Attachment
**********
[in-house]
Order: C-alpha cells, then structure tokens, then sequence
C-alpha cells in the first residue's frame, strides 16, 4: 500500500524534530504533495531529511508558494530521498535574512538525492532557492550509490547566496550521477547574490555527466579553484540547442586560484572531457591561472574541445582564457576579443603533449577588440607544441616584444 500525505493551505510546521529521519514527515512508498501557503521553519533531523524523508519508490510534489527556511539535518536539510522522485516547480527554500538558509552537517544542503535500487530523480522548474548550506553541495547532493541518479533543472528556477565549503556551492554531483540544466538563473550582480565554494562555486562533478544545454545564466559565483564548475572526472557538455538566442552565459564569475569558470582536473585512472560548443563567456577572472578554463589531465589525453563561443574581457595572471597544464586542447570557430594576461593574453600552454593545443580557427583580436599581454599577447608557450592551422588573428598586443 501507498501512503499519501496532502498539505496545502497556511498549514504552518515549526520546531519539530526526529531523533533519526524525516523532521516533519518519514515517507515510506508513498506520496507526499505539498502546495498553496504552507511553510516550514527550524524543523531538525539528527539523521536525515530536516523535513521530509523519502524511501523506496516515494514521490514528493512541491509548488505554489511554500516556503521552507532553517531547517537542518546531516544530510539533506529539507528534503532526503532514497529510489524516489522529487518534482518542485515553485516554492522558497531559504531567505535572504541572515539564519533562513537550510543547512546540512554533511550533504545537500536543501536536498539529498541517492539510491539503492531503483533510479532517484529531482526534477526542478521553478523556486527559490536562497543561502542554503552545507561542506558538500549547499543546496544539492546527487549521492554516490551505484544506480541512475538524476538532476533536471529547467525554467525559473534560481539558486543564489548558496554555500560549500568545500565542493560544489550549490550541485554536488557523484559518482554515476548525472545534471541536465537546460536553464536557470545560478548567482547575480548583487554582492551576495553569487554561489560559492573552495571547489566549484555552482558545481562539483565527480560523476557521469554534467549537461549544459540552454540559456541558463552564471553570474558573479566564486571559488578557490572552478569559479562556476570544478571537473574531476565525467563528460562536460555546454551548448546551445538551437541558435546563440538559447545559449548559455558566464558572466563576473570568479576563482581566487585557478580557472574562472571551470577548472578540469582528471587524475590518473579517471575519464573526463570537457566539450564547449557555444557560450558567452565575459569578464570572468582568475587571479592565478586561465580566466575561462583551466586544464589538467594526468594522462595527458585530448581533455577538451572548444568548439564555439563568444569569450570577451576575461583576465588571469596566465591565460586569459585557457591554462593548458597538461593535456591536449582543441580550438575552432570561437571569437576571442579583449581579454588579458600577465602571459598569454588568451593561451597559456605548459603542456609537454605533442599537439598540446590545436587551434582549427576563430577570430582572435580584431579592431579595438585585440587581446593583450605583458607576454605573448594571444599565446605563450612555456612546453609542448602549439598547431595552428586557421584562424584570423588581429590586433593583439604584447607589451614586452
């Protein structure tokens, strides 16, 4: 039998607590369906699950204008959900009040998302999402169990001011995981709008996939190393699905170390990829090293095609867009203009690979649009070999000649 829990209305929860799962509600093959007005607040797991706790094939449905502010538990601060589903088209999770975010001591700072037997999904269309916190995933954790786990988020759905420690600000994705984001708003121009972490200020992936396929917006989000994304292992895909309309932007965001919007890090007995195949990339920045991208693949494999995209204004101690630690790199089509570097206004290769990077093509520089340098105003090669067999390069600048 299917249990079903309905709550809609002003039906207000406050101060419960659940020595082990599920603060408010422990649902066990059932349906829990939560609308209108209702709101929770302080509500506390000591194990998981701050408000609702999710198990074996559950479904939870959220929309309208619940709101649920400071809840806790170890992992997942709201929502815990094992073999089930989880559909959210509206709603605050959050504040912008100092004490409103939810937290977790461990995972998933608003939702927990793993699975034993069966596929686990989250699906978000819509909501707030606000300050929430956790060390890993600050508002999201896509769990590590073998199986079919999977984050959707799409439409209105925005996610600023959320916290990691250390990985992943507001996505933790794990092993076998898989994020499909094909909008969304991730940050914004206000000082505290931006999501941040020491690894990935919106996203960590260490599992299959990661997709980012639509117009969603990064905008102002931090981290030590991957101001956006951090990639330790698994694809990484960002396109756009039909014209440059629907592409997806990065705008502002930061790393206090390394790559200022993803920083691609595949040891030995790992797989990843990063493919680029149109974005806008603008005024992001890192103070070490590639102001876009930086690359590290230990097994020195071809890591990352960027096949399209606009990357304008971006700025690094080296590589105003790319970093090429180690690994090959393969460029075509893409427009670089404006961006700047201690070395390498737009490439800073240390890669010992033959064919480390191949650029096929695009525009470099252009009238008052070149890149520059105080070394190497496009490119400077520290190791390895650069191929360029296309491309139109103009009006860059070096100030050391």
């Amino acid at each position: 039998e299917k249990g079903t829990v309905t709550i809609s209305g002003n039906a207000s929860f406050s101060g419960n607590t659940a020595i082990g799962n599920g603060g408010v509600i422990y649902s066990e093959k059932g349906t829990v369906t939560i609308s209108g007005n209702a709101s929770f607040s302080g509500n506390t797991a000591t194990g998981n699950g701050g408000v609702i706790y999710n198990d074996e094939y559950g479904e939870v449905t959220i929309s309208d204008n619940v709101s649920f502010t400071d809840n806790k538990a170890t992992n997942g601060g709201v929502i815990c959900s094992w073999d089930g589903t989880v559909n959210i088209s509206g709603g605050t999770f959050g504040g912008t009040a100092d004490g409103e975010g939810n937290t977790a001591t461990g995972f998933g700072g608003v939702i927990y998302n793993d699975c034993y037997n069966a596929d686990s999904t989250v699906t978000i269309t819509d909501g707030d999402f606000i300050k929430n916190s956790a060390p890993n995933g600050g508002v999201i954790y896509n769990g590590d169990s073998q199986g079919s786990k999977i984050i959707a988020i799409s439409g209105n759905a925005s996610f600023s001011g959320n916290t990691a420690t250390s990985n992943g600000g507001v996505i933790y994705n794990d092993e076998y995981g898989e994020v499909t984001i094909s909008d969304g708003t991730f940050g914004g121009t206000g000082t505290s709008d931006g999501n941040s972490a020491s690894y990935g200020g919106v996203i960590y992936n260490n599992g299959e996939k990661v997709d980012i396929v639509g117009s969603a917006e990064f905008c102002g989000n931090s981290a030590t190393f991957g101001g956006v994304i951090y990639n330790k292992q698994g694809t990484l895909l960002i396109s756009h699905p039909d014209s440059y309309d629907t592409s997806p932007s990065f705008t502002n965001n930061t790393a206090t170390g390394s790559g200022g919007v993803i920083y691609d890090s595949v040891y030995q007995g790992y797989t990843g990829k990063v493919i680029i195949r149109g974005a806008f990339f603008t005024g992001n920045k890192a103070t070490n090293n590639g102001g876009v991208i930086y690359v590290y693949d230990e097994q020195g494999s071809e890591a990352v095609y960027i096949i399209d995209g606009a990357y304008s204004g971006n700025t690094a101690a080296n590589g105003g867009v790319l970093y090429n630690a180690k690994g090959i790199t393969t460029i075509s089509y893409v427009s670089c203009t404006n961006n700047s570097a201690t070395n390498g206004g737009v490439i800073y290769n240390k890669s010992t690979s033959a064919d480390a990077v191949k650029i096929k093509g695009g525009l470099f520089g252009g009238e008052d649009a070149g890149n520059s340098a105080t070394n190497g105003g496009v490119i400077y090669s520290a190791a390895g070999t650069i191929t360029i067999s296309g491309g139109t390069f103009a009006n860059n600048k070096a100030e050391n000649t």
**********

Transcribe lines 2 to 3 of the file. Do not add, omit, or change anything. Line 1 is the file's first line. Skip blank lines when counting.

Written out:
Order: C-alpha cells, then structure tokens, then sequence
C-alpha cells in the first residue's frame, strides 16, 4: 500500500524534530504533495531529511508558494530521498535574512538525492532557492550509490547566496550521477547574490555527466579553484540547442586560484572531457591561472574541445582564457576579443603533449577588440607544441616584444 500525505493551505510546521529521519514527515512508498501557503521553519533531523524523508519508490510534489527556511539535518536539510522522485516547480527554500538558509552537517544542503535500487530523480522548474548550506553541495547532493541518479533543472528556477565549503556551492554531483540544466538563473550582480565554494562555486562533478544545454545564466559565483564548475572526472557538455538566442552565459564569475569558470582536473585512472560548443563567456577572472578554463589531465589525453563561443574581457595572471597544464586542447570557430594576461593574453600552454593545443580557427583580436599581454599577447608557450592551422588573428598586443 501507498501512503499519501496532502498539505496545502497556511498549514504552518515549526520546531519539530526526529531523533533519526524525516523532521516533519518519514515517507515510506508513498506520496507526499505539498502546495498553496504552507511553510516550514527550524524543523531538525539528527539523521536525515530536516523535513521530509523519502524511501523506496516515494514521490514528493512541491509548488505554489511554500516556503521552507532553517531547517537542518546531516544530510539533506529539507528534503532526503532514497529510489524516489522529487518534482518542485515553485516554492522558497531559504531567505535572504541572515539564519533562513537550510543547512546540512554533511550533504545537500536543501536536498539529498541517492539510491539503492531503483533510479532517484529531482526534477526542478521553478523556486527559490536562497543561502542554503552545507561542506558538500549547499543546496544539492546527487549521492554516490551505484544506480541512475538524476538532476533536471529547467525554467525559473534560481539558486543564489548558496554555500560549500568545500565542493560544489550549490550541485554536488557523484559518482554515476548525472545534471541536465537546460536553464536557470545560478548567482547575480548583487554582492551576495553569487554561489560559492573552495571547489566549484555552482558545481562539483565527480560523476557521469554534467549537461549544459540552454540559456541558463552564471553570474558573479566564486571559488578557490572552478569559479562556476570544478571537473574531476565525467563528460562536460555546454551548448546551445538551437541558435546563440538559447545559449548559455558566464558572466563576473570568479576563482581566487585557478580557472574562472571551470577548472578540469582528471587524475590518473579517471575519464573526463570537457566539450564547449557555444557560450558567452565575459569578464570572468582568475587571479592565478586561465580566466575561462583551466586544464589538467594526468594522462595527458585530448581533455577538451572548444568548439564555439563568444569569450570577451576575461583576465588571469596566465591565460586569459585557457591554462593548458597538461593535456591536449582543441580550438575552432570561437571569437576571442579583449581579454588579458600577465602571459598569454588568451593561451597559456605548459603542456609537454605533442599537439598540446590545436587551434582549427576563430577570430582572435580584431579592431579595438585585440587581446593583450605583458607576454605573448594571444599565446605563450612555456612546453609542448602549439598547431595552428586557421584562424584570423588581429590586433593583439604584447607589451614586452